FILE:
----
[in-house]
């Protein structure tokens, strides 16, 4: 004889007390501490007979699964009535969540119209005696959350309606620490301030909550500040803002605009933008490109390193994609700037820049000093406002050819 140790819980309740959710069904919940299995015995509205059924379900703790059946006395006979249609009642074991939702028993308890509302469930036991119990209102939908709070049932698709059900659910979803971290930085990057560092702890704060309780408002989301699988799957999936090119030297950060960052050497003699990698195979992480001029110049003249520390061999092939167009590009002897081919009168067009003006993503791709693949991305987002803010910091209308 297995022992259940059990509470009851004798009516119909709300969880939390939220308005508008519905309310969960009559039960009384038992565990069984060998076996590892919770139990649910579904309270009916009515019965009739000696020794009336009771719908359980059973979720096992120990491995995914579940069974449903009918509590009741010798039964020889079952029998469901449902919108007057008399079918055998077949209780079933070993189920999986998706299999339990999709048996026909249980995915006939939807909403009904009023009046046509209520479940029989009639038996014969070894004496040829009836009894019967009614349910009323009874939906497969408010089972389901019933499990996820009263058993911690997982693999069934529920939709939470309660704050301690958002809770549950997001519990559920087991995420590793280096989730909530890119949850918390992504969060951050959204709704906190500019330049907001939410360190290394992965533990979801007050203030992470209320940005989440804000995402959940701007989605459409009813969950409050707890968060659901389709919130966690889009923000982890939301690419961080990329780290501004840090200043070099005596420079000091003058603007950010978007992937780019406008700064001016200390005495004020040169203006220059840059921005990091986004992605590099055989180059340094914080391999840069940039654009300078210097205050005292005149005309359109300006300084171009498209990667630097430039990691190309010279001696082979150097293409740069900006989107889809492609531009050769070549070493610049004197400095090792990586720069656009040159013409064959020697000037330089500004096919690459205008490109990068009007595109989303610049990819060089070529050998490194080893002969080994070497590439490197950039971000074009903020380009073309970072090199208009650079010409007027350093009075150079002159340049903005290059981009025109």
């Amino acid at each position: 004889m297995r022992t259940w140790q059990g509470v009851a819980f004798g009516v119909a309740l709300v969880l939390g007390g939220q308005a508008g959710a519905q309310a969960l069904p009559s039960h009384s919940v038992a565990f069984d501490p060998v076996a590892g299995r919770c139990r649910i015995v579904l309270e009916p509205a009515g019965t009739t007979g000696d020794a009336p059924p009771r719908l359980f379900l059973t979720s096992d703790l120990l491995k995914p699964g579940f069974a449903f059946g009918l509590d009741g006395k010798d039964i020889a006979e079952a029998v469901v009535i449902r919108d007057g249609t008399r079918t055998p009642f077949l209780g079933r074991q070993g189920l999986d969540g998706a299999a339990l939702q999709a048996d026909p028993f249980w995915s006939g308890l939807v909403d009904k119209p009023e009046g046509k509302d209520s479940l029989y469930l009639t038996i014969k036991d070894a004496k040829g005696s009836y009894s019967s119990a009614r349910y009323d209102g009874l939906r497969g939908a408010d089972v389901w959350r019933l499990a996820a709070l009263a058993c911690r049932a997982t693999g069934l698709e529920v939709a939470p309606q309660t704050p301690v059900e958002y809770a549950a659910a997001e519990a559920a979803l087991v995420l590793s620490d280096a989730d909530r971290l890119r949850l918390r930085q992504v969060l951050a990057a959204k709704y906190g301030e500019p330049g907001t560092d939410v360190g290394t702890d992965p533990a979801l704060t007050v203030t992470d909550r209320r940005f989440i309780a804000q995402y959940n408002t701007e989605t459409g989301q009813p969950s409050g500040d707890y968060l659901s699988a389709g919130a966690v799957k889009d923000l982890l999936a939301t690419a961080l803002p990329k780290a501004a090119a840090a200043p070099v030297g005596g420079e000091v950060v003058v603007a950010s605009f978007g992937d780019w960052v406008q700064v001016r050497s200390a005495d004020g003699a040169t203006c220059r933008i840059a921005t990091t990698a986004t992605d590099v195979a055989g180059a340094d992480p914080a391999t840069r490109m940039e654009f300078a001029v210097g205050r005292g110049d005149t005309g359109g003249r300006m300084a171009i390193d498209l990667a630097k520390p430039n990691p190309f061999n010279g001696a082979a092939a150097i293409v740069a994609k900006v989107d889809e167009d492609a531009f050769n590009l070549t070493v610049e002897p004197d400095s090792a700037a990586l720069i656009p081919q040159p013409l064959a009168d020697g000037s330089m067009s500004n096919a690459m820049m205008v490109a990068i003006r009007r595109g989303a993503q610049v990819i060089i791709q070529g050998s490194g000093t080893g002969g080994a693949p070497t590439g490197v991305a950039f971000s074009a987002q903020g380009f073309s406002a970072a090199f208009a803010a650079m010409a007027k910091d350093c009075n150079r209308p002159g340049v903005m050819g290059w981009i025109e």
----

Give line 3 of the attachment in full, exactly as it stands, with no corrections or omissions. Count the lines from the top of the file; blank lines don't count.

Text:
């Amino acid at each position: 004889m297995r022992t259940w140790q059990g509470v009851a819980f004798g009516v119909a309740l709300v969880l939390g007390g939220q308005a508008g959710a519905q309310a969960l069904p009559s039960h009384s919940v038992a565990f069984d501490p060998v076996a590892g299995r919770c139990r649910i015995v579904l309270e009916p509205a009515g019965t009739t007979g000696d020794a009336p059924p009771r719908l359980f379900l059973t979720s096992d703790l120990l491995k995914p699964g579940f069974a449903f059946g009918l509590d009741g006395k010798d039964i020889a006979e079952a029998v469901v009535i449902r919108d007057g249609t008399r079918t055998p009642f077949l209780g079933r074991q070993g189920l999986d969540g998706a299999a339990l939702q999709a048996d026909p028993f249980w995915s006939g308890l939807v909403d009904k119209p009023e009046g046509k509302d209520s479940l029989y469930l009639t038996i014969k036991d070894a004496k040829g005696s009836y009894s019967s119990a009614r349910y009323d209102g009874l939906r497969g939908a408010d089972v389901w959350r019933l499990a996820a709070l009263a058993c911690r049932a997982t693999g069934l698709e529920v939709a939470p309606q309660t704050p301690v059900e958002y809770a549950a659910a997001e519990a559920a979803l087991v995420l590793s620490d280096a989730d909530r971290l890119r949850l918390r930085q992504v969060l951050a990057a959204k709704y906190g301030e500019p330049g907001t560092d939410v360190g290394t702890d992965p533990a979801l704060t007050v203030t992470d909550r209320r940005f989440i309780a804000q995402y959940n408002t701007e989605t459409g989301q009813p969950s409050g500040d707890y968060l659901s699988a389709g919130a966690v799957k889009d923000l982890l999936a939301t690419a961080l803002p990329k780290a501004a090119a840090a200043p070099v030297g005596g420079e000091v950060v003058v603007a950010s605009f978007g992937d780019w960052v406008q700064v001016r050497s200390a005495d004020g003699a040169t203006c220059r933008i840059a921005t990091t990698a986004t992605d590099v195979a055989g180059a340094d992480p914080a391999t840069r490109m940039e654009f300078a001029v210097g205050r005292g110049d005149t005309g359109g003249r300006m300084a171009i390193d498209l990667a630097k520390p430039n990691p190309f061999n010279g001696a082979a092939a150097i293409v740069a994609k900006v989107d889809e167009d492609a531009f050769n590009l070549t070493v610049e002897p004197d400095s090792a700037a990586l720069i656009p081919q040159p013409l064959a009168d020697g000037s330089m067009s500004n096919a690459m820049m205008v490109a990068i003006r009007r595109g989303a993503q610049v990819i060089i791709q070529g050998s490194g000093t080893g002969g080994a693949p070497t590439g490197v991305a950039f971000s074009a987002q903020g380009f073309s406002a970072a090199f208009a803010a650079m010409a007027k910091d350093c009075n150079r209308p002159g340049v903005m050819g290059w981009i025109e």